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S096    Periodical contribution:     Wallace, A. R. 1865. On the phenomena of variation and geographical distribution as illustrated by the Papilionidæ of the Malayan Region. Transactions of the Linnean Society of London 25 (part I): 1-71, pls.1-8.   Text   Image   PDF
78. PAPILIO GODARTII, Montrouzier.P. Godartii, Montr. Ann. Soc. d' Agric. de Lyon, 1856, p. 394. Hab. Woodlark Island.Remark.—Closely allied to the last; perhaps a variation only. k. Demolion group. 79. PAPILIO DEMOLION, Cramer.P. Demolion, Cr. Pap. Ex. t. 89. f. A, B; P. Cresphontes, Fabr.; Boisd. Gén. Lép. p. 220. Hab. Java, Borneo, Sumatra, Singapore (Wall.), Moulmein (Brit. Mus.). 80. PAPILIO GIGON, n. s. Tab. VII. fig. 6 (♀). P. Gigon, List of Papilionidæ in Brit. Mus. p. 27 (no
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S096    Periodical contribution:     Wallace, A. R. 1865. On the phenomena of variation and geographical distribution as illustrated by the Papilionidæ of the Malayan Region. Transactions of the Linnean Society of London 25 (part I): 1-71, pls.1-8.   Text   Image   PDF
been applied to this species having been preoccupied, I have named it after the first describer. 95. PAPILIO LEUCOTHOË, Westwood.P. Leucothoë, Westw. Arc. Ent. pl. 79. f. 3; P. Xenocles, var., Brit. Mus. List of Pap. Hab. Singapore, Malacca (Wall.), N. India. 96. PAPILIO MACAREUS, Godart.P. Macareus, Godt. Enc. Méth. ix. pl. 76; Horsf. Desc. Cat. Lep. E. I. C. pl. 5. f. 1; Boisd. Sp. Gén. Lép. p. 374. P. striatus, Zink. Beitr. Ins. Java, t. 14. f. 5. Hab. Malaeea (Wall.), Java (Horsfield
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S096    Periodical contribution:     Wallace, A. R. 1865. On the phenomena of variation and geographical distribution as illustrated by the Papilionidæ of the Malayan Region. Transactions of the Linnean Society of London 25 (part I): 1-71, pls.1-8.   Text   Image   PDF
insect. Fig. 1. Papilio Pammon; a male, from Malacca. Fig. 3. The first form of female, closely resembling the male, from India. Fig. 5. The second form of female (P. Polytes, L.), from Singapore. This is the most common and widely distributed form of female, occurring everywhere with the male. Fig. 6. The third form of female (P. Romulus, Cr.), from India. [page] 7
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S097    Periodical contribution:     Wallace, A. R. 1864. Bone-caves in Borneo. Reader 3 (64): 367.   Text   Image   PDF
them that Mr. Coulson, who is now on his way to Singapore, is willing to undertake it, if he receives instructions within the next month or two, after which time he will probably have other engagements. The necessary expenses of going to such a remote part of the country would be rather heavy, as he must engage a native boat and crew, as well as labourers, at Sarawak; but I estimate that £150 would cover expenses and his remuneration for getting a good sample of the contents of the cave he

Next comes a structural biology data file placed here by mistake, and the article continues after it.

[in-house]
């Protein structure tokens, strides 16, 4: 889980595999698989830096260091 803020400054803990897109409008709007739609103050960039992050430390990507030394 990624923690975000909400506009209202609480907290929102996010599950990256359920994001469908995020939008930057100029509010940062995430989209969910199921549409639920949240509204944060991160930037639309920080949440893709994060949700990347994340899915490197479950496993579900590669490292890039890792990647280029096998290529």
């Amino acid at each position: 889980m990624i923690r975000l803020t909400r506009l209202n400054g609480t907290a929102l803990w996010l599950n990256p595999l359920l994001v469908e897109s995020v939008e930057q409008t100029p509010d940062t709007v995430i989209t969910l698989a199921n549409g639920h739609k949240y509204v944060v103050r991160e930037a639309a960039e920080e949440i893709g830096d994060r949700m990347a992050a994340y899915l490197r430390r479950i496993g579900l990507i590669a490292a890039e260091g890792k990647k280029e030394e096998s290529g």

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S102    Periodical contribution:     Wallace, A. R. 1864. On the parrots of the Malayan Region, with remarks on their habits, distribution, and affinities, and the descriptions of two wew species. Proceedings of the Zoological Society of London 1864 (28 June): 272-295, 1 map.   Text   Image   PDF
probably brought from the Nicobar Islands, which I consider the western limit of the Malayan region 6. PSITTINUS. 22. PSITTINUS INCERTUS. Psittacus incertus, Shaw, Nat. Miscell. pl. 769. P. malaccensis, Lath.; Wagl. Mon. p. 630; Sw. Zool. Ill. pl. 154. Hab. Malay Peninsula, Singapore, Sumatra, and Borneo (A. R. W.). Remarks. This species is the most abundant of the Parrots of the western Malay countries. The genus has undoubted affinities to Palœornis. 7. GEOFFROYUS. 23. GEOFFROYUS PERSONATUS
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S109    Periodical contribution:     Wallace, A. R. 1865. List of the land shells Collected by Mr. Wallace in the Malay Archipelago, with descriptions of the new species by Mr. Henry Adams. Proceedings of the Zoological Society of London 1865: 405-416, pl. 21.   Text   Image   PDF
.). 8. NANINA WALLACEI, Pfr. Hab. Macassar (Celebes) (Wall.). 9. NANINA LUCTUOSA, Beck. Hab. Ceram; Goram; Batchian (Wall.). Brown-black variety, Aru Islands (Wall.). Remark. On foliage. 10. NANINA IGNESCENS, Pfr. Hab. Batchian (Wall.). Pale and brown varieties. Remark. Found on foliage. 11. NANINA TUMENS, Desh. Hab. Timor (Wall.). 12. HEMIPLECTA HUMPHREYSIANA, Lea. Hab. Singapore (Wall.). 13. HEMIPLECTA SCHUMACHERIANA, Pfr. Hab. Borneo (Wall.). 14. HEMIPLECTA PEASEANA, Pfr. Hab. Bouru; Timor
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S109    Periodical contribution:     Wallace, A. R. 1865. List of the land shells Collected by Mr. Wallace in the Malay Archipelago, with descriptions of the new species by Mr. Henry Adams. Proceedings of the Zoological Society of London 1865: 405-416, pl. 21.   Text   Image   PDF